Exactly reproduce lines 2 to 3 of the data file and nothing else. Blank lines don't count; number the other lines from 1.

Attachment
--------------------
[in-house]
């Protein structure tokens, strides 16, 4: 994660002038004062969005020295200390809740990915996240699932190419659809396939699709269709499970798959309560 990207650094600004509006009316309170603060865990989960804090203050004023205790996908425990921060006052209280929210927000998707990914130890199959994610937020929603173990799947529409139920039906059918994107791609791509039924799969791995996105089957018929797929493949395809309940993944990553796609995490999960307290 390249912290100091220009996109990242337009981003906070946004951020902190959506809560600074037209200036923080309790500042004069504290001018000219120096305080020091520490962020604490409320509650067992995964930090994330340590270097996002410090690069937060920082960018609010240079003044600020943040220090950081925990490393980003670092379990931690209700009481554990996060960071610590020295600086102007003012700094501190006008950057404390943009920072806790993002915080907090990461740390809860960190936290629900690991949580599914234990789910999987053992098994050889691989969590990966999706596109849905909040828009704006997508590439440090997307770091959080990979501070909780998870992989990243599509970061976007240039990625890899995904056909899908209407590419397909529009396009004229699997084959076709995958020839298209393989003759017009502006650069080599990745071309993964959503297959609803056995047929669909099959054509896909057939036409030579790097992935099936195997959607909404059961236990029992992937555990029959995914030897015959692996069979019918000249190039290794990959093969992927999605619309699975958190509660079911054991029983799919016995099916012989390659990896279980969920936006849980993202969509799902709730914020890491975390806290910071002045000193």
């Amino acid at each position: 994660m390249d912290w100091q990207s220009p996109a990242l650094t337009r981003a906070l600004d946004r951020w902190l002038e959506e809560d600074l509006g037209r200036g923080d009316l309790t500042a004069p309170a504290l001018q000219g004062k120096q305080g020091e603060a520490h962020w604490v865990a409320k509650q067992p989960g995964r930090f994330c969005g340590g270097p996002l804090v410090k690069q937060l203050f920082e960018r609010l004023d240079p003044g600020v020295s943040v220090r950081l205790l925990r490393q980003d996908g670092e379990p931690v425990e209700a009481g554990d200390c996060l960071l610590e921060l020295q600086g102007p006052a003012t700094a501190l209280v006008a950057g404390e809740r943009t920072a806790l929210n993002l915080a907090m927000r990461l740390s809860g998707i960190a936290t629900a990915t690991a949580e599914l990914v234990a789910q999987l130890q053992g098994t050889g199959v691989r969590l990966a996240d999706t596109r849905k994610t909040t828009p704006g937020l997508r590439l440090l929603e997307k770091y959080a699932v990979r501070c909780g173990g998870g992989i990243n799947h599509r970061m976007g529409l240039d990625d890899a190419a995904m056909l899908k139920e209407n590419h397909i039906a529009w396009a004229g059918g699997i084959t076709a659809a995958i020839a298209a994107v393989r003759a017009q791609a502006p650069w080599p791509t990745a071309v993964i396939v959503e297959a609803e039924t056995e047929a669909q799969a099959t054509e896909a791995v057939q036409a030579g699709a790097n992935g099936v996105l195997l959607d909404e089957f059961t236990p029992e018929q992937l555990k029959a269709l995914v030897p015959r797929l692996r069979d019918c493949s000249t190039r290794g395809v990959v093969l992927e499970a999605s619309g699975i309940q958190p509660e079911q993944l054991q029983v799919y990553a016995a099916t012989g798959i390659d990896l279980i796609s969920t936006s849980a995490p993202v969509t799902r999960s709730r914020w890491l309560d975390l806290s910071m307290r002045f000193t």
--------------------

């Protein structure tokens, strides 16, 4: 994660002038004062969005020295200390809740990915996240699932190419659809396939699709269709499970798959309560 990207650094600004509006009316309170603060865990989960804090203050004023205790996908425990921060006052209280929210927000998707990914130890199959994610937020929603173990799947529409139920039906059918994107791609791509039924799969791995996105089957018929797929493949395809309940993944990553796609995490999960307290 390249912290100091220009996109990242337009981003906070946004951020902190959506809560600074037209200036923080309790500042004069504290001018000219120096305080020091520490962020604490409320509650067992995964930090994330340590270097996002410090690069937060920082960018609010240079003044600020943040220090950081925990490393980003670092379990931690209700009481554990996060960071610590020295600086102007003012700094501190006008950057404390943009920072806790993002915080907090990461740390809860960190936290629900690991949580599914234990789910999987053992098994050889691989969590990966999706596109849905909040828009704006997508590439440090997307770091959080990979501070909780998870992989990243599509970061976007240039990625890899995904056909899908209407590419397909529009396009004229699997084959076709995958020839298209393989003759017009502006650069080599990745071309993964959503297959609803056995047929669909099959054509896909057939036409030579790097992935099936195997959607909404059961236990029992992937555990029959995914030897015959692996069979019918000249190039290794990959093969992927999605619309699975958190509660079911054991029983799919016995099916012989390659990896279980969920936006849980993202969509799902709730914020890491975390806290910071002045000193």
């Amino acid at each position: 994660m390249d912290w100091q990207s220009p996109a990242l650094t337009r981003a906070l600004d946004r951020w902190l002038e959506e809560d600074l509006g037209r200036g923080d009316l309790t500042a004069p309170a504290l001018q000219g004062k120096q305080g020091e603060a520490h962020w604490v865990a409320k509650q067992p989960g995964r930090f994330c969005g340590g270097p996002l804090v410090k690069q937060l203050f920082e960018r609010l004023d240079p003044g600020v020295s943040v220090r950081l205790l925990r490393q980003d996908g670092e379990p931690v425990e209700a009481g554990d200390c996060l960071l610590e921060l020295q600086g102007p006052a003012t700094a501190l209280v006008a950057g404390e809740r943009t920072a806790l929210n993002l915080a907090m927000r990461l740390s809860g998707i960190a936290t629900a990915t690991a949580e599914l990914v234990a789910q999987l130890q053992g098994t050889g199959v691989r969590l990966a996240d999706t596109r849905k994610t909040t828009p704006g937020l997508r590439l440090l929603e997307k770091y959080a699932v990979r501070c909780g173990g998870g992989i990243n799947h599509r970061m976007g529409l240039d990625d890899a190419a995904m056909l899908k139920e209407n590419h397909i039906a529009w396009a004229g059918g699997i084959t076709a659809a995958i020839a298209a994107v393989r003759a017009q791609a502006p650069w080599p791509t990745a071309v993964i396939v959503e297959a609803e039924t056995e047929a669909q799969a099959t054509e896909a791995v057939q036409a030579g699709a790097n992935g099936v996105l195997l959607d909404e089957f059961t236990p029992e018929q992937l555990k029959a269709l995914v030897p015959r797929l692996r069979d019918c493949s000249t190039r290794g395809v990959v093969l992927e499970a999605s619309g699975i309940q958190p509660e079911q993944l054991q029983v799919y990553a016995a099916t012989g798959i390659d990896l279980i796609s969920t936006s849980a995490p993202v969509t799902r999960s709730r914020w890491l309560d975390l806290s910071m307290r002045f000193t």